FCC Commissioner Brendan Carr, a Republican, signaled he’s generally on board with the proposal. “I am proud of the legwork the FCC and our partners across the federal government have put in to open up this 100 MHz of mid-band spectrum, and I am pleased that the Commission will now vote on the steps needed to auction off these airwaves this year,” he said in a statement. “I look forward to reviewing the draft decision and working with my colleagues to ensure that it maximizes opportunities for 5G in the U.S., including by authorizing full power commercial operations.”
Rosenworcel also circulated a proposed Public Notice seeking comment on procedures for the 3.45-3.55 GHz auction, dubbed Auction 110, in which bidding could begin in early October 2021. Details of the notice will be published Wednesday, but dueling interests already have been telling the FCC how they’d like to see the auction structured.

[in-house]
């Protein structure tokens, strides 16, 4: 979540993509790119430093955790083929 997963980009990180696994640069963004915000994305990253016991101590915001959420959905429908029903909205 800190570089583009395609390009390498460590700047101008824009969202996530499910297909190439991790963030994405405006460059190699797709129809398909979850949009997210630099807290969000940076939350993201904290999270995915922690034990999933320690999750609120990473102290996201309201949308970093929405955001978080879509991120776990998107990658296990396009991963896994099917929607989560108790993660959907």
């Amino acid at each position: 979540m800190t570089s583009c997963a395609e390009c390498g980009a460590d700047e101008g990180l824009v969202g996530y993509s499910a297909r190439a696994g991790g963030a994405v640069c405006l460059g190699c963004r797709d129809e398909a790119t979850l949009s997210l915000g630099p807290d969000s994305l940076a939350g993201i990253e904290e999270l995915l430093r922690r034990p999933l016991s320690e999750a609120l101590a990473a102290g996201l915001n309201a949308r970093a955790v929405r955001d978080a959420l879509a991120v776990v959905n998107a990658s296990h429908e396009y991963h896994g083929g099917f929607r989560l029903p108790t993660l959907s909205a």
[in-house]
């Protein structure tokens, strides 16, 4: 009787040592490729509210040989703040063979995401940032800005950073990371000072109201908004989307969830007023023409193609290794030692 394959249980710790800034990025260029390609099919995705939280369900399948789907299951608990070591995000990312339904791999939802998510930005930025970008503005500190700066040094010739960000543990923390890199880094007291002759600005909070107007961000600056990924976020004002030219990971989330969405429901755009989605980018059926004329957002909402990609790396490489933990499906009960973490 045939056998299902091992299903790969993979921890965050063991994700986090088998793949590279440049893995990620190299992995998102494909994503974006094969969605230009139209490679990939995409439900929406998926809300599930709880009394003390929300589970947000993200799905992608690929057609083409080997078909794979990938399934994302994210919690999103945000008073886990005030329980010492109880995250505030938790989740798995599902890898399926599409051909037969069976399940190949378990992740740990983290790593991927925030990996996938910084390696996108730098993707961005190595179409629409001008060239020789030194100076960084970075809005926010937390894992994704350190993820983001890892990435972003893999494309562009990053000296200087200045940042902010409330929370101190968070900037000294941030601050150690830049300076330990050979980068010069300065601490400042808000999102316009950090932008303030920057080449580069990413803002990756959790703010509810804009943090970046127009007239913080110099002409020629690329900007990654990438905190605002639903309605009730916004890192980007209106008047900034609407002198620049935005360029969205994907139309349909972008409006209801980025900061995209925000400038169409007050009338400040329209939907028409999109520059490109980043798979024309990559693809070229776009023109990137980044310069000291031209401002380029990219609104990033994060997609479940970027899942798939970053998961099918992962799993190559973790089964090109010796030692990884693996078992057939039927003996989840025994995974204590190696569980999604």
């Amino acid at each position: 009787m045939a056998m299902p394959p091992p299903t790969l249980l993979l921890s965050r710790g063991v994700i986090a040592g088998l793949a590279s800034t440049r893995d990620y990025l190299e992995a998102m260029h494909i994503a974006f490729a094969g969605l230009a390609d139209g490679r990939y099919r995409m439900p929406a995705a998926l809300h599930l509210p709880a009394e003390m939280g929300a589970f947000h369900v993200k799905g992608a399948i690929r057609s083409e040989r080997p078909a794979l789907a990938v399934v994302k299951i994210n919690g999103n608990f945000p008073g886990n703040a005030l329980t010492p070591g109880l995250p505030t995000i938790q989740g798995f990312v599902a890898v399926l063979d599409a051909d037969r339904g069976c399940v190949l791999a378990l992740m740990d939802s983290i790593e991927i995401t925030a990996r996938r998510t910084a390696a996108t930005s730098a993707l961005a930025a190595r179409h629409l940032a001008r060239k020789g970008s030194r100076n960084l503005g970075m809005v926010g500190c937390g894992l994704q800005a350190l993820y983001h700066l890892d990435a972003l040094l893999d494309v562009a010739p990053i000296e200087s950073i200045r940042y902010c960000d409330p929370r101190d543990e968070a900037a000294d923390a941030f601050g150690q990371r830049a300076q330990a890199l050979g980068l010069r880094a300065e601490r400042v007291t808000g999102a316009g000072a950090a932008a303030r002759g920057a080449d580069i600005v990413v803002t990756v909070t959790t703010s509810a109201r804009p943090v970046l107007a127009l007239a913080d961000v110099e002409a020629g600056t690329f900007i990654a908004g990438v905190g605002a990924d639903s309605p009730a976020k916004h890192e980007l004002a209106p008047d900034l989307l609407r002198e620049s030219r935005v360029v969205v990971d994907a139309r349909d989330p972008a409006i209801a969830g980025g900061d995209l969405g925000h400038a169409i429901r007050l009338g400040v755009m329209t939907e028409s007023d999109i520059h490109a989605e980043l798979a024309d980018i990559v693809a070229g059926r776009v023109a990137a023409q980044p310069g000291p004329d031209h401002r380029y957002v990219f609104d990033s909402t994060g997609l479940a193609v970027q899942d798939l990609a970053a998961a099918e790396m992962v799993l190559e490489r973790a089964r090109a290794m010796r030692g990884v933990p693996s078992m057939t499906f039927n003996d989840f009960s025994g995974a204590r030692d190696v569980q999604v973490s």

CTIA, which represents wireless carriers, cheered the FCC’s proposal to auction the spectrum. “Making more mid-band spectrum available for 5G services will boost wireless innovation and deployment, fueling our 5G Economy and helping close the digital divide,” said CTIA President and CEO Meredith Attwell Baker in a statement.
However, CTIA has been at odds with the cable industry and others when it comes to how the 3.45-3.55 GHz auction ultimately gets structured. CTIA is advocating for a style that’s akin to how the FCC conducted the C-band auction, with higher power levels and larger licensed areas than what was awarded in the CBRS auction.